- Work/Life Balance
- Culture & Values
- Career Opportunities
- Comp & Benefits
- Senior Management
I have been working at Seattle Genetics full-time
Company cares about it's employees, and is passionate about oncology patients
Lack of durable decision at senior management level - 2 steps forward and 1 step back pattern
Great coworkers and the CEO is a really nice guy when you get a chance to see him walking around campus.
Could be better if senior management didn't play favorites.
I worked at Seattle Genetics full-time (More than 5 years)
The best thing about the company are the ground troops: the scientists, operations people, statisticians, and manufacturing people. They really care about the mission and the quality of their work. They're bright and talented people who want to make new medicines for patients.
The salaries are good (but really average for the industry), and the benefits are industry standard. There's good free coffee and the company orders free lunches for noon meetings constantly, so there's always free food. Oh, and there's a movie theatre-style popcorn maker that makes really good popcorn. And a foosball table (but sadly, nobody has time to play).
- Senior management is pretty toxic, insulated, bullying, and micromanaging. Teams are not empowered, and are frequently whipsawed by the whims and fears of the executives who can't make a decision.
- The bullying and fear-based culture has permeated the lower management ranks, meaning that things won't change without a wholesale change at the top.
- So. Much. Process. It's nuts. As a result, people work very hard and are very but don't produce very much (slide decks do not equal productivity)
- Currently, morale is very poor. The number of people leaving is higher than the number of new people coming in. Senior management appears in denial about low morale: they clearly don't want to talk about it or explore it (no employee surveys, no mechanism for people to provide feedback)
- Any sense of being "cutting edge" or "willing to take risks" has long since evaporated since this company was at the forefront of a new technology. Fear of hurting the brand drives many decisions and limits exploration of new approaches.
Advice to Management
Senior management needs to talk to the employees, otherwise the trickle of departures will accelerate. The entire corporate culture needs a reboot. Unfortunately, this can only be effective if it comes from the CEO, and that can only happen if he changes or if he puts the needs of the company over his own needs. The employees would value a functional culture and a sense of optimism far more than more swag or an over-the-top rock concert or holiday party.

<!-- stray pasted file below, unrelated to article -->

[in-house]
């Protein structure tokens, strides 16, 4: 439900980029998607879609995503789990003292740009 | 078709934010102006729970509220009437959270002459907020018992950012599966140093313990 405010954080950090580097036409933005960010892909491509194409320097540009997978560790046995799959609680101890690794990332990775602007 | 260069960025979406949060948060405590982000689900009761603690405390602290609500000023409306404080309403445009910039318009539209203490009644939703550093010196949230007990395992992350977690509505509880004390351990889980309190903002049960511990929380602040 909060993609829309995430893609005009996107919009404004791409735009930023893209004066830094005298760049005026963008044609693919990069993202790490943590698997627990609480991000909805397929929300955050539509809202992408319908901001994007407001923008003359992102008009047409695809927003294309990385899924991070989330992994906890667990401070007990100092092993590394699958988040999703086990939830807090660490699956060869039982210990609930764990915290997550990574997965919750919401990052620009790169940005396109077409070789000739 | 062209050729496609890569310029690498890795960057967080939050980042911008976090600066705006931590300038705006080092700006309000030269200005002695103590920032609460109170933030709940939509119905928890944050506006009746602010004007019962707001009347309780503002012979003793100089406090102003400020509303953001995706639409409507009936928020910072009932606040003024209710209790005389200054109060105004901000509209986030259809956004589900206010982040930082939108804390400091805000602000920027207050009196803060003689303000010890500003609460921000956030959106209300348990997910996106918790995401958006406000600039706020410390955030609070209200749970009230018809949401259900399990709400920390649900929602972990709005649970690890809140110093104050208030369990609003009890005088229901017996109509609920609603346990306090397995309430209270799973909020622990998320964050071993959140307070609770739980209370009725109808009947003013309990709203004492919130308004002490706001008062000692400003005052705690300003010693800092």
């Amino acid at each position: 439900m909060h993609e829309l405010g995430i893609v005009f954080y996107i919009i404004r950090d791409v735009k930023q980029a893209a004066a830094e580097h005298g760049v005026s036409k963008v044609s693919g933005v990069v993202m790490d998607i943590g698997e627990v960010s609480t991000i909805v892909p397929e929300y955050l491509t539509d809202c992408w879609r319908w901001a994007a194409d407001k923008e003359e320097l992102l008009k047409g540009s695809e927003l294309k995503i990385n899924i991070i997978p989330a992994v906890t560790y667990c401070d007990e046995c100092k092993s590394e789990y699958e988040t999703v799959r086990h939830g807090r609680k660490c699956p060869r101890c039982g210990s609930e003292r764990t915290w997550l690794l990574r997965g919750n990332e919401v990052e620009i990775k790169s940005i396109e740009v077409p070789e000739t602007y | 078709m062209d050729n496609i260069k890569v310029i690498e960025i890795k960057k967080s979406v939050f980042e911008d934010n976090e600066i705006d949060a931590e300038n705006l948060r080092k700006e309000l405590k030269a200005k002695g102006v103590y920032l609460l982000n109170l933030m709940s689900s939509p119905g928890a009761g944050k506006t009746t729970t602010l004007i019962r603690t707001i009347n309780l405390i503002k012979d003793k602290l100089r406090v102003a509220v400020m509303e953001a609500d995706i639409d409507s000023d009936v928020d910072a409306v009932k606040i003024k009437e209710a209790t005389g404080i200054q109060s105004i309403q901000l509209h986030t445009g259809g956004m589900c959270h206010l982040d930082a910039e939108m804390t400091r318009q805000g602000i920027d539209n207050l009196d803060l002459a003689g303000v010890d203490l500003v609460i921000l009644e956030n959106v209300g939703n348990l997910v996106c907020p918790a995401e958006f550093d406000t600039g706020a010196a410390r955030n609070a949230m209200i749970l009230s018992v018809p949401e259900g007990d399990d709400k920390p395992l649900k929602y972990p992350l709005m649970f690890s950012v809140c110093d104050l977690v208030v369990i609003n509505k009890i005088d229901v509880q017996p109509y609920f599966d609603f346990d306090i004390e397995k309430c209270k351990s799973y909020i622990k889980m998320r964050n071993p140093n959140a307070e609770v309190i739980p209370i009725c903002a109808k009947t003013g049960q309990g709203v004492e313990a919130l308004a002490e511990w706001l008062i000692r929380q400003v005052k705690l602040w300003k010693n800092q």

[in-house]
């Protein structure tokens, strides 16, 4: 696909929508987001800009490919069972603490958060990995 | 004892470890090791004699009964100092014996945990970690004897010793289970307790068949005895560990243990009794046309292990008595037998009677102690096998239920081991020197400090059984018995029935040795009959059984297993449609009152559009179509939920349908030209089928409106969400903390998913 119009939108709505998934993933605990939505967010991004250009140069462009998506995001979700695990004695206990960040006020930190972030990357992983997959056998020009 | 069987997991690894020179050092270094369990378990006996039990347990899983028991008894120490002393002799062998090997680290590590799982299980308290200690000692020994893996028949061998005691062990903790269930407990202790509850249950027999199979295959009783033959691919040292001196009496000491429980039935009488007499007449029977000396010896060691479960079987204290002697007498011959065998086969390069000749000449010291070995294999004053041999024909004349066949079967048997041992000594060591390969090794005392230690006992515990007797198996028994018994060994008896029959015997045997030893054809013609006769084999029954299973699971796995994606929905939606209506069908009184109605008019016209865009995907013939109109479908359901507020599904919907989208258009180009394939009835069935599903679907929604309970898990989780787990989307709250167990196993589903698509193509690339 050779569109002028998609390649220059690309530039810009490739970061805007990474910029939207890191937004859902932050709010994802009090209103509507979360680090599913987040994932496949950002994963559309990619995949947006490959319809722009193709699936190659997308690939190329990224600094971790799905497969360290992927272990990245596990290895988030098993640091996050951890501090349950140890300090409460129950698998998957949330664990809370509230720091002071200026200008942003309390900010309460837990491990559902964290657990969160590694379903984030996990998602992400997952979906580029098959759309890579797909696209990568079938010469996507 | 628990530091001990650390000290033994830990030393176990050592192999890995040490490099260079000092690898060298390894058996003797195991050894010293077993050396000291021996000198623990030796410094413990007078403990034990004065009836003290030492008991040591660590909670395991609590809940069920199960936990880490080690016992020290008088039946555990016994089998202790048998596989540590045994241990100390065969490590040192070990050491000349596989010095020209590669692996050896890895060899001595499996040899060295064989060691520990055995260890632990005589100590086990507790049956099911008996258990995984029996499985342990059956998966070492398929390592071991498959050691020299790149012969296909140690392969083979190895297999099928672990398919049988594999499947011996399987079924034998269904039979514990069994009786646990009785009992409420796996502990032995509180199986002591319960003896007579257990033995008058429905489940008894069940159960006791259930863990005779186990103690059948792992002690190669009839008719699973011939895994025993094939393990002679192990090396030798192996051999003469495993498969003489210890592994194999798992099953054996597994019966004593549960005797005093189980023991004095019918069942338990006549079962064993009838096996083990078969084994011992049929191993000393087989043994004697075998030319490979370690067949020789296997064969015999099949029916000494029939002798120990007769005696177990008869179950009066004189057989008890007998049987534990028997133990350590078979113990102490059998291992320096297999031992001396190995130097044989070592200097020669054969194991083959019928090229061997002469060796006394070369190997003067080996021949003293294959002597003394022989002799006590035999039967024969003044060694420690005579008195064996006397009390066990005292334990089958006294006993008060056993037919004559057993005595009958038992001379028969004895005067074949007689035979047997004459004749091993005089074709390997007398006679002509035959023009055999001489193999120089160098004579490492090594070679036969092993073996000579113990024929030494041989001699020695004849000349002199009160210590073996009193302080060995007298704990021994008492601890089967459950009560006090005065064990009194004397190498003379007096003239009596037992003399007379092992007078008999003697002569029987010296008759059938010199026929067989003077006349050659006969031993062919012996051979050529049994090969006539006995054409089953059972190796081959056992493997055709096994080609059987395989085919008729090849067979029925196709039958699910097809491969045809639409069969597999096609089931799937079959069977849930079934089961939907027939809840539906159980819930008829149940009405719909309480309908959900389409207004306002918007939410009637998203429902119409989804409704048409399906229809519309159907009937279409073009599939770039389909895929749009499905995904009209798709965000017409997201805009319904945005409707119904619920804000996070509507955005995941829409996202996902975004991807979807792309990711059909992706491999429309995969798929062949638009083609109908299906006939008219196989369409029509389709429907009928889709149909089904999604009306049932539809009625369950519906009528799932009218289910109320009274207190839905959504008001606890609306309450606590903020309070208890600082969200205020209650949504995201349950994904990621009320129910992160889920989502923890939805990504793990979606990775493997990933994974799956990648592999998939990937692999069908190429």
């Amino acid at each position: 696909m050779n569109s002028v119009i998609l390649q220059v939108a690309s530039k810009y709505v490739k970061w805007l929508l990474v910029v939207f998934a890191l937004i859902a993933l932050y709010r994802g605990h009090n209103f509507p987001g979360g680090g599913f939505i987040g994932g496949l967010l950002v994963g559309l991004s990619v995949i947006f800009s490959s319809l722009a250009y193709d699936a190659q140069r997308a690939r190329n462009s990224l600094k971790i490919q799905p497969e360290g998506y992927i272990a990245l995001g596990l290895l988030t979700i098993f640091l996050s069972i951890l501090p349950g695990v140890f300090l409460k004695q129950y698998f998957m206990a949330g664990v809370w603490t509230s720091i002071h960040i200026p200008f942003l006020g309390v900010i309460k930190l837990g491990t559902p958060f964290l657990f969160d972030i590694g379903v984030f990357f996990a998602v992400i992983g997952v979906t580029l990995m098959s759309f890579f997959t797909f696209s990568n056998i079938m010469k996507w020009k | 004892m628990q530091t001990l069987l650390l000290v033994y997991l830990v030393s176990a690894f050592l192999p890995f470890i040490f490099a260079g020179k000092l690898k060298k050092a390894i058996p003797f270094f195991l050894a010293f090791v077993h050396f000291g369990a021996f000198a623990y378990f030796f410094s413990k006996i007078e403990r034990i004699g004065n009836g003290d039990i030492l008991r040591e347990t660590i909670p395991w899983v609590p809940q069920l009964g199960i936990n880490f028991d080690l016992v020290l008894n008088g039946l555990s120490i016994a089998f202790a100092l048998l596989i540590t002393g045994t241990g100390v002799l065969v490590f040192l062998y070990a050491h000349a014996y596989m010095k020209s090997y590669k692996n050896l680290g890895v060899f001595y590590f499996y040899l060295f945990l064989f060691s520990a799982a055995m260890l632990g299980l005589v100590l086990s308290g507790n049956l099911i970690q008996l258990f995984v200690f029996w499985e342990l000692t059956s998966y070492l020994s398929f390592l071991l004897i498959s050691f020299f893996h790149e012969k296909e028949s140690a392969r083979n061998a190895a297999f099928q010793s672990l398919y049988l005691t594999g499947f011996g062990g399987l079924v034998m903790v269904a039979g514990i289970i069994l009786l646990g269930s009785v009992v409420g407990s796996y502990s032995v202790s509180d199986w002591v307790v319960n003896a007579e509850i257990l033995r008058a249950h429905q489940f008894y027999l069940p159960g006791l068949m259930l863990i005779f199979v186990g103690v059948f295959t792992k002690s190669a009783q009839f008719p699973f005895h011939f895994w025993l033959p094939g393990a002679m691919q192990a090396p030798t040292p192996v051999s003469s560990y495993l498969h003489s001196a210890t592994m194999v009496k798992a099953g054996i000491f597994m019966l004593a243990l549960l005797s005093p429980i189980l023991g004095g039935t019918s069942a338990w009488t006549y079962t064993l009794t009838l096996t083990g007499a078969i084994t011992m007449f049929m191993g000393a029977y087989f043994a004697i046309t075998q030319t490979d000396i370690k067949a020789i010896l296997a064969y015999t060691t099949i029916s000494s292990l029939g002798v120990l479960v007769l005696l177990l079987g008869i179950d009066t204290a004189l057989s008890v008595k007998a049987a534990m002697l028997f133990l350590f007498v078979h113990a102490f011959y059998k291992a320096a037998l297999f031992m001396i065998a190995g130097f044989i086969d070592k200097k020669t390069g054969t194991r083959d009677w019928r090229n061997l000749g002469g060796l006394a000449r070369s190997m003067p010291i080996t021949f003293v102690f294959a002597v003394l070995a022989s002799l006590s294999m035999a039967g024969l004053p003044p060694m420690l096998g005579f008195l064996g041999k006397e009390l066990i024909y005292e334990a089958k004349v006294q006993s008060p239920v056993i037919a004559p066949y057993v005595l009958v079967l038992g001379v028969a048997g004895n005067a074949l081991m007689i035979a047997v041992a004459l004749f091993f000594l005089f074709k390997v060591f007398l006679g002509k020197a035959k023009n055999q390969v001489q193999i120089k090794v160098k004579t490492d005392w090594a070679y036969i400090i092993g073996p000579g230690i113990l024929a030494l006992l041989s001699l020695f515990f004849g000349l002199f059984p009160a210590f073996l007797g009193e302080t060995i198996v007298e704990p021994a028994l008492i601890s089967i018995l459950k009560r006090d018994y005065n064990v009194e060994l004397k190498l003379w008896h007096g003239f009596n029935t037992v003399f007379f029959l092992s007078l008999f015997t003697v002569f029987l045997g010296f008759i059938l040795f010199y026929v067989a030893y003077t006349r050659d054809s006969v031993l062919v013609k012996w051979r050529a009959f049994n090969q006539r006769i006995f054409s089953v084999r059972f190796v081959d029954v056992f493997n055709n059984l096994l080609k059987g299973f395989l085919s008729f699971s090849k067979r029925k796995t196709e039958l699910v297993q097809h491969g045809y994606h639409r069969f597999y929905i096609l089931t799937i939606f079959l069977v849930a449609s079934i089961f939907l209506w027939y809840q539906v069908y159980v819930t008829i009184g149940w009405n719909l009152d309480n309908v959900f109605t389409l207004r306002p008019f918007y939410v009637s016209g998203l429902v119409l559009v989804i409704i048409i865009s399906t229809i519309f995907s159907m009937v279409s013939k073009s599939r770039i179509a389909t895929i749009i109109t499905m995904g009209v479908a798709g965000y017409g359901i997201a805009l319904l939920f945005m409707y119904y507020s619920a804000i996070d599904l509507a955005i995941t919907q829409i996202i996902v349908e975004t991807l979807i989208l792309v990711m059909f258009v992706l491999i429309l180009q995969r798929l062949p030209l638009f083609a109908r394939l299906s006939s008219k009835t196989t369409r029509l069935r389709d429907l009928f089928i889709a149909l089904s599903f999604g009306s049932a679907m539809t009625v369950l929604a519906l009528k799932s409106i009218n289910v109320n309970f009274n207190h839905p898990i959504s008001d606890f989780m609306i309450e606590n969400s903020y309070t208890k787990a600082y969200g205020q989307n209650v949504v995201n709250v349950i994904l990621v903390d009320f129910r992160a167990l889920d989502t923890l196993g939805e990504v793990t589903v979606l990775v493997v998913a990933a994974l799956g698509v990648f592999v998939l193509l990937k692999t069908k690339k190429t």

Marketed product truly makes a difference in patients' lives. Physicians have a positive view of Seattle Genetics. Cross-functional teams and task forces are very common. Organizational structure is appropriate. All company meetings keep employees informed.
Expertise is limited thus leaving the SMEs with an enormous workload but without recognition from those who lack experience, including some in senior leadership roles. Direct communication is lacking. Personnel concerns are not addressed thoroughly or timely. Hiring/gaining additional resources is borderline impossible, in part due to lack of Senior Management experience across all functions of the company. All teams/personnel are not treated equally with regard to titles, pay and respect. Additional minor cons include: no onsite cafeteria, minimal vacation package, location.
Advice to Management
Recommend Senior Leadership better understand the health of the employees and concerns they might have. It would be tragic to lose the talent that is experienced and can find work elsewhere.
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